The Hindu guru and mystic, Neem Karoli Baba, was acclaimed for five words that he passed on to his followers and that they in turn added to posters and sermons that traveled around the world. Baba’s “sticky message,” as one might call it, was “Love People and Feed Them.” Food is Love. Today, in the midst of a consumerist society, the words “love” and “people” are often misused and abused.
Demagogues herald “the people” even as they belittle them; advertisers promote products to consumers with the word “love” even as they engage in false advertising. Still, there’s no way to do without both.
Without meaning or aiming to sound like an advertisement, one might say “Food Is Love.”
When Neem Karoli Baba used the word “love,” he meant spiritual love, or “agape” as the Greeks called it, and, when he used the word “people,” he meant the hungry, the homeless and the harried.
As a mantra and a political slogan, “Love People and Feed Them” is appealing to me and to many others as well and not just to mystics and Hindus. Moreover, in my view, Baba’s words are as vital as Carlo Petrini’s slogan, “buono, pulito e giusto,” which has been translated into English as “Good, clean and fair,” and has since become the global rallying cry of the Slow Food Movement.
But what might the idea, “Love People and Feed Them,” actually look like and taste like. I saw it in action at a conference titled “Call of the Forest: Water, Climate & Spirit” that was held in Point Reyes Station on the vernal equinox.
For one long day, I ate delicious food, witnessed an outpouring of love, and learned a great deal about spirituality and the global environmental crisis.
First the food, that was presented three times, on Saturday March 19, 2016 — the main day of the conference. In the morning, there were pastries, along with coffee, caffeinated and decaffeinated, and tea. In the afternoon, there were three different kinds of sandwiches: veggie, ham and turkey, plus apples for everyone. And, in the evening, a feast with produce from the Point Reyes foodshed: pork tacos, chicken drumettes, crostini with ricotta and prosciutto and crostini with ricotta and beets.
Not surprisingly, there was cheese galore from the dairies and creameries in West Marin: Point Reyes Farmstead Cheese Company toma and baby Blue; Tomales Farmstead Creamery kenne; and estero gold from the Valley Ford Cheese Company. One could have dined on the cheese alone and been well fed.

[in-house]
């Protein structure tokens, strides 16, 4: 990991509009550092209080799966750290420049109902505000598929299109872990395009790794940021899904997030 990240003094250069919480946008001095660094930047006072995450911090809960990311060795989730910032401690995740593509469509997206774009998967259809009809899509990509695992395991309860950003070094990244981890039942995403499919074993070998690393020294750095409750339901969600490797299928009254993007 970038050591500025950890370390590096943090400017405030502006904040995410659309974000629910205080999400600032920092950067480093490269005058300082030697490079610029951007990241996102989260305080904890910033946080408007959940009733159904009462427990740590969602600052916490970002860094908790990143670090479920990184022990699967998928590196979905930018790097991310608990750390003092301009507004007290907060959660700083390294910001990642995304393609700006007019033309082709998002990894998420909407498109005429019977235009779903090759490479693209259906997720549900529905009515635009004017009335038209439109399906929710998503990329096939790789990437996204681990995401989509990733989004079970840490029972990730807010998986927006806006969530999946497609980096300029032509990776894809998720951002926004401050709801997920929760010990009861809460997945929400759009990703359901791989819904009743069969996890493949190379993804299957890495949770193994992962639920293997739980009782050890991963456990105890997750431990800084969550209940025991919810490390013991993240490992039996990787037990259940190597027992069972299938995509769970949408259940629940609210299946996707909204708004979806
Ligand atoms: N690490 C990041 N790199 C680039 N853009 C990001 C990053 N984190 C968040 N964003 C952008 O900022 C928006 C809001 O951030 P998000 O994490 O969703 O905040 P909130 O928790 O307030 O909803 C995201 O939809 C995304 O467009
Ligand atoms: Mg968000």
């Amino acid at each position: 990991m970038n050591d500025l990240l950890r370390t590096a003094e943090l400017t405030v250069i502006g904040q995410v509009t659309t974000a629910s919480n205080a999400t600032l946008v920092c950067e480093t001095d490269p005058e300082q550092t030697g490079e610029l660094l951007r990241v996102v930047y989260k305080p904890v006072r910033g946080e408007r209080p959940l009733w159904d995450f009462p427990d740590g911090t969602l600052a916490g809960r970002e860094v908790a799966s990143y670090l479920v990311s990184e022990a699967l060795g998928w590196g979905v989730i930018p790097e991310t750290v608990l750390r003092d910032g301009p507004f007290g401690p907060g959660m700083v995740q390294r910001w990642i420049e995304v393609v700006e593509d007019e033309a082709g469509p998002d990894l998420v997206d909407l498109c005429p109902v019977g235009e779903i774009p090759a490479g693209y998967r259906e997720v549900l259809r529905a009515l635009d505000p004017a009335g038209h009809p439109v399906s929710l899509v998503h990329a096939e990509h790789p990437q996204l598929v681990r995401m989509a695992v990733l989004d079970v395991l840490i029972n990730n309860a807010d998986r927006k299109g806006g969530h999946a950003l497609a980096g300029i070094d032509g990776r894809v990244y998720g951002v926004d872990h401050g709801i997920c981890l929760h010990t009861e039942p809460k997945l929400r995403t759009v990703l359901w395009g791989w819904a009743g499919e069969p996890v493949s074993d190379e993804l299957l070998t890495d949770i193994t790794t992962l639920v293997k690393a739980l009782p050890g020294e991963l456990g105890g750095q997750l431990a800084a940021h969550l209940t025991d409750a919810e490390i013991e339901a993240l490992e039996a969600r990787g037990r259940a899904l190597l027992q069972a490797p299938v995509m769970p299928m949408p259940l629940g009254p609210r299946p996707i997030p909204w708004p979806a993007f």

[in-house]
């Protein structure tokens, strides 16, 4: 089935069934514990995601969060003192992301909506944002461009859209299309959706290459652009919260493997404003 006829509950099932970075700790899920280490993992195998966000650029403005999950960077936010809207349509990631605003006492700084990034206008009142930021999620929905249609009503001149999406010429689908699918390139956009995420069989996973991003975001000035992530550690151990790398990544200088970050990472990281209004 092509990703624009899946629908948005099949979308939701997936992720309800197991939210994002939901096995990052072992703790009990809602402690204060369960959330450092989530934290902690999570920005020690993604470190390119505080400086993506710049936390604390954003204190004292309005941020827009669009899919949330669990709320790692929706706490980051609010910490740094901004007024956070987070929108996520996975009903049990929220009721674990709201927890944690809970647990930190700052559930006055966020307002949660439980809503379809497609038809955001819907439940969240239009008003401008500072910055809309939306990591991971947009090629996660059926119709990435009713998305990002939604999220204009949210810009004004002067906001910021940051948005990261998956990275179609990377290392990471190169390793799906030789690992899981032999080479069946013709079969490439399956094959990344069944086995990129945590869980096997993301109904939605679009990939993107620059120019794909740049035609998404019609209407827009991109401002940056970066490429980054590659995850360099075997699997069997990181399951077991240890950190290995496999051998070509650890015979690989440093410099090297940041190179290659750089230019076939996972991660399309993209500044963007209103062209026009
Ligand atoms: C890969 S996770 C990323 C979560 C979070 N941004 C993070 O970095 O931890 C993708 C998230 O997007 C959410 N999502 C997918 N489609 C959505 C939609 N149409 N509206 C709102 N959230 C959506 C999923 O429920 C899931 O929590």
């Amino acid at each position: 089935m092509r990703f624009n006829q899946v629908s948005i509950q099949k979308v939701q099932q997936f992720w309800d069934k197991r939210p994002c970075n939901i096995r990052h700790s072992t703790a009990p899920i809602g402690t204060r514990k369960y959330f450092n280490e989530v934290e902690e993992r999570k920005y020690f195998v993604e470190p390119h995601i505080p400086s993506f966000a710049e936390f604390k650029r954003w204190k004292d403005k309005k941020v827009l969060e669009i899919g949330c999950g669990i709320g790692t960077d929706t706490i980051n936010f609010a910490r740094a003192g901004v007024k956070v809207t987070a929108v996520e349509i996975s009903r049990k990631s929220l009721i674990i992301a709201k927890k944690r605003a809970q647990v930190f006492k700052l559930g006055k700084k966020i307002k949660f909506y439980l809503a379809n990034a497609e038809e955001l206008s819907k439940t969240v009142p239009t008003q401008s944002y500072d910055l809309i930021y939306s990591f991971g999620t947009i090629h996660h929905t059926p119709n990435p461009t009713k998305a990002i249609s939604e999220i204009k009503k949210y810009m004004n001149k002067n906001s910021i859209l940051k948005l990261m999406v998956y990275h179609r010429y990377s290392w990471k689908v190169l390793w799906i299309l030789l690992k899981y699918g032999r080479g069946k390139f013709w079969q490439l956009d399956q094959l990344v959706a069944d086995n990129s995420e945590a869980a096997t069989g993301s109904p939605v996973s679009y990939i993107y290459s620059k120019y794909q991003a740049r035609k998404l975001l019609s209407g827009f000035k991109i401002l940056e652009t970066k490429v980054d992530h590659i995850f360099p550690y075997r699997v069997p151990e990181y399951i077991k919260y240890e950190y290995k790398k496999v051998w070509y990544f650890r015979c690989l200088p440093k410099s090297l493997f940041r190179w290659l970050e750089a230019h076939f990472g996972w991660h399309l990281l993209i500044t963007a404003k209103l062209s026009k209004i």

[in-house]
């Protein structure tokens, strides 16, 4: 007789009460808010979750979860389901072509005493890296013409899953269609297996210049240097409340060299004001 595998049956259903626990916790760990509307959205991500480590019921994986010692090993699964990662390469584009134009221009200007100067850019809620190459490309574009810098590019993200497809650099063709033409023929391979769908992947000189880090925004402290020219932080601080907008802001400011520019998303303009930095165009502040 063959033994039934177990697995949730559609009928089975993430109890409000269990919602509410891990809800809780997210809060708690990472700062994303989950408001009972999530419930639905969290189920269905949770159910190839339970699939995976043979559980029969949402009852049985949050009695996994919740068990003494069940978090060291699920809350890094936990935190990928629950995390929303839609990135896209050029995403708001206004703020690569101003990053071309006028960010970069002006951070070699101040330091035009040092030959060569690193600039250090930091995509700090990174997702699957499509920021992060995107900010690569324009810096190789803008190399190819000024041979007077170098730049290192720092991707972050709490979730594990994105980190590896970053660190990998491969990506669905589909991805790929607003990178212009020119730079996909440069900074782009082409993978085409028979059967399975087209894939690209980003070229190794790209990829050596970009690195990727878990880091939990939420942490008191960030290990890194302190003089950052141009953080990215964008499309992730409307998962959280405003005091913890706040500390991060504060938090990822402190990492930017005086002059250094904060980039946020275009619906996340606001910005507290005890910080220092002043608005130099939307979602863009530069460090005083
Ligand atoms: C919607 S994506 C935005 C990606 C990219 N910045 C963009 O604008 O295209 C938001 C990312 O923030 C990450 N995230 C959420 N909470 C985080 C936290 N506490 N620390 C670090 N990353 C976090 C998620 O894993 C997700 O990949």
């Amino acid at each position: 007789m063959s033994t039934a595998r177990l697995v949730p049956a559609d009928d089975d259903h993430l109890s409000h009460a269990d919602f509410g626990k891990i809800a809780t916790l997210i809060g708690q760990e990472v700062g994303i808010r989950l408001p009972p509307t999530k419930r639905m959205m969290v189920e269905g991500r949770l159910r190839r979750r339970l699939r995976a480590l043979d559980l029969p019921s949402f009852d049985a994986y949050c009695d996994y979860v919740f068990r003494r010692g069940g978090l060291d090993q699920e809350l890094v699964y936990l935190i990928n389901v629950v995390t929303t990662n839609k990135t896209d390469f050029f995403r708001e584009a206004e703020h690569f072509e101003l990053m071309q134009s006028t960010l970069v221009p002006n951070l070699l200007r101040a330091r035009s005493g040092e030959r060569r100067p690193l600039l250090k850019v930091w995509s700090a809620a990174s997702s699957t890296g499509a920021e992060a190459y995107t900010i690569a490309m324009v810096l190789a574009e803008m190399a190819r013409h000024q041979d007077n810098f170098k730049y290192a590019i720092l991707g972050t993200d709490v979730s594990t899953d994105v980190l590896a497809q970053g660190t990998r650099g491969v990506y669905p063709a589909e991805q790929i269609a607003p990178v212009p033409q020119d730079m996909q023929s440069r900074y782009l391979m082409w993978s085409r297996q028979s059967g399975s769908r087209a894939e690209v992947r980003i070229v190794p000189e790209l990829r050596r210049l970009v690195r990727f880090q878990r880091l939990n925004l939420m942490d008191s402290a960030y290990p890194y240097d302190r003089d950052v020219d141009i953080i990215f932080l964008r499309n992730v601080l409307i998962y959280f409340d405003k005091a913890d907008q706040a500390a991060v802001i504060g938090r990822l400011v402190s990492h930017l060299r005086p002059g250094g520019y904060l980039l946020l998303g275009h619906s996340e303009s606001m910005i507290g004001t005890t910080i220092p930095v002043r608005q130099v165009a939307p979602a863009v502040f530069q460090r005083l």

Moreover, all of the food was presented aesthetically. It looked good as well as tasted good. For desert, there were ripe strawberries and an assortment of cookies. Pam Ferrari and her able crew from Pam Ferrari Custom Catering in Inverness did the cooking and preparation in the kitchen at the Dance Palace in Point Reyes, where the conference took place.
Almost all of the speakers were women, among them Wendy Johnson, a writer, Buddhist and long time gardener at Green Gulch Farm in Marin, who called for “real food,” which she said, “gives hope.” She also noted that, “all spiritual practice starts with the taste of food.”
Johnson reminded the audience that for thousands of years, before the arrival of Europeans, northern California was a region “deep and rich in food” including acorns, abalone and salmon that sustained Indian tribes.
“All of us here have been nourished by the kindness of the community,” she observed. “We feed and nourish one another.”
Diana Beresford-Kroeger, whose life work inspired the conference, asked the audience for an outpouring of love for her, for each other, and for the world itself.
“Love with make a blossom bloom in the waters of time,” she said. “And a flower will grow in the waters of time.”
No speaker used the words “optimism” or “pessimism,” though there was plenty of reason to feel optimistic and pessimistic about the current environmental crisis and the world wide environmental actions taking place to save the Earth.
“Yes, we are called to action and also to hold the sorrow of the world,” Wendy Johnson said. “Slow down, sit still, listen and be mindful.” Slow Food members might take her words to heart.
Jonah Raskin is a member of Slow Food Russian River and the author of Field Days: A Year of Farming, Eating and Drinking Wine in California.